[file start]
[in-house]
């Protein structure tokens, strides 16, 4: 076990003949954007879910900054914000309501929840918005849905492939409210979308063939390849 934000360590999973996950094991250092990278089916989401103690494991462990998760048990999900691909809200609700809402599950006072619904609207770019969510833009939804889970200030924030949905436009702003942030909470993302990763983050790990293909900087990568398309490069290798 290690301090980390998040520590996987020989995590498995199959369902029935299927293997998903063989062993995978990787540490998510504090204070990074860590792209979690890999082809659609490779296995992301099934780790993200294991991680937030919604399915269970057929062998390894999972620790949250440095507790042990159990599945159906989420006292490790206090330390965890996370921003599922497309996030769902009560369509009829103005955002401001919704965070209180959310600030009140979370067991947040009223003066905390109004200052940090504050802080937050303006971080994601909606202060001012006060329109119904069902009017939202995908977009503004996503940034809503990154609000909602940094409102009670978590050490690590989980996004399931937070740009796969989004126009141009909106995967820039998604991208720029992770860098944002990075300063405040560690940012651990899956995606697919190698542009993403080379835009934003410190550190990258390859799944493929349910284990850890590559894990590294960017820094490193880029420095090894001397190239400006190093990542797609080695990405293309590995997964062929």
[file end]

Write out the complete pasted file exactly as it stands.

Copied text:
[in-house]
């Protein structure tokens, strides 16, 4: 076990003949954007879910900054914000309501929840918005849905492939409210979308063939390849 934000360590999973996950094991250092990278089916989401103690494991462990998760048990999900691909809200609700809402599950006072619904609207770019969510833009939804889970200030924030949905436009702003942030909470993302990763983050790990293909900087990568398309490069290798 290690301090980390998040520590996987020989995590498995199959369902029935299927293997998903063989062993995978990787540490998510504090204070990074860590792209979690890999082809659609490779296995992301099934780790993200294991991680937030919604399915269970057929062998390894999972620790949250440095507790042990159990599945159906989420006292490790206090330390965890996370921003599922497309996030769902009560369509009829103005955002401001919704965070209180959310600030009140979370067991947040009223003066905390109004200052940090504050802080937050303006971080994601909606202060001012006060329109119904069902009017939202995908977009503004996503940034809503990154609000909602940094409102009670978590050490690590989980996004399931937070740009796969989004126009141009909106995967820039998604991208720029992770860098944002990075300063405040560690940012651990899956995606697919190698542009993403080379835009934003410190550190990258390859799944493929349910284990850890590559894990590294960017820094490193880029420095090894001397190239400006190093990542797609080695990405293309590995997964062929």